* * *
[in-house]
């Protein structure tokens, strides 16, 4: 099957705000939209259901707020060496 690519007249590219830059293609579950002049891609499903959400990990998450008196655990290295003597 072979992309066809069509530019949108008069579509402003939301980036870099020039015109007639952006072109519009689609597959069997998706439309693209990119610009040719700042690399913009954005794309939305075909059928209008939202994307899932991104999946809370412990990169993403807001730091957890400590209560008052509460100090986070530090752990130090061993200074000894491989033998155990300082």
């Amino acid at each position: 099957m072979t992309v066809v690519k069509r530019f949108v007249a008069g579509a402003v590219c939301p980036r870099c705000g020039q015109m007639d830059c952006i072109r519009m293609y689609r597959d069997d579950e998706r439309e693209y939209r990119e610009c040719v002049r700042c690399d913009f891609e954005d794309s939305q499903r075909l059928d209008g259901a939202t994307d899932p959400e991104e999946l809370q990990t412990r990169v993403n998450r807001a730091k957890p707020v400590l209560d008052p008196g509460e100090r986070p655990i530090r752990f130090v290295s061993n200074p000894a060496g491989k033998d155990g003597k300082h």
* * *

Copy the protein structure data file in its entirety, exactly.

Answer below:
[in-house]
């Protein structure tokens, strides 16, 4: 099957705000939209259901707020060496 690519007249590219830059293609579950002049891609499903959400990990998450008196655990290295003597 072979992309066809069509530019949108008069579509402003939301980036870099020039015109007639952006072109519009689609597959069997998706439309693209990119610009040719700042690399913009954005794309939305075909059928209008939202994307899932991104999946809370412990990169993403807001730091957890400590209560008052509460100090986070530090752990130090061993200074000894491989033998155990300082």
């Amino acid at each position: 099957m072979t992309v066809v690519k069509r530019f949108v007249a008069g579509a402003v590219c939301p980036r870099c705000g020039q015109m007639d830059c952006i072109r519009m293609y689609r597959d069997d579950e998706r439309e693209y939209r990119e610009c040719v002049r700042c690399d913009f891609e954005d794309s939305q499903r075909l059928d209008g259901a939202t994307d899932p959400e991104e999946l809370q990990t412990r990169v993403n998450r807001a730091k957890p707020v400590l209560d008052p008196g509460e100090r986070p655990i530090r752990f130090v290295s061993n200074p000894a060496g491989k033998d155990g003597k300082h």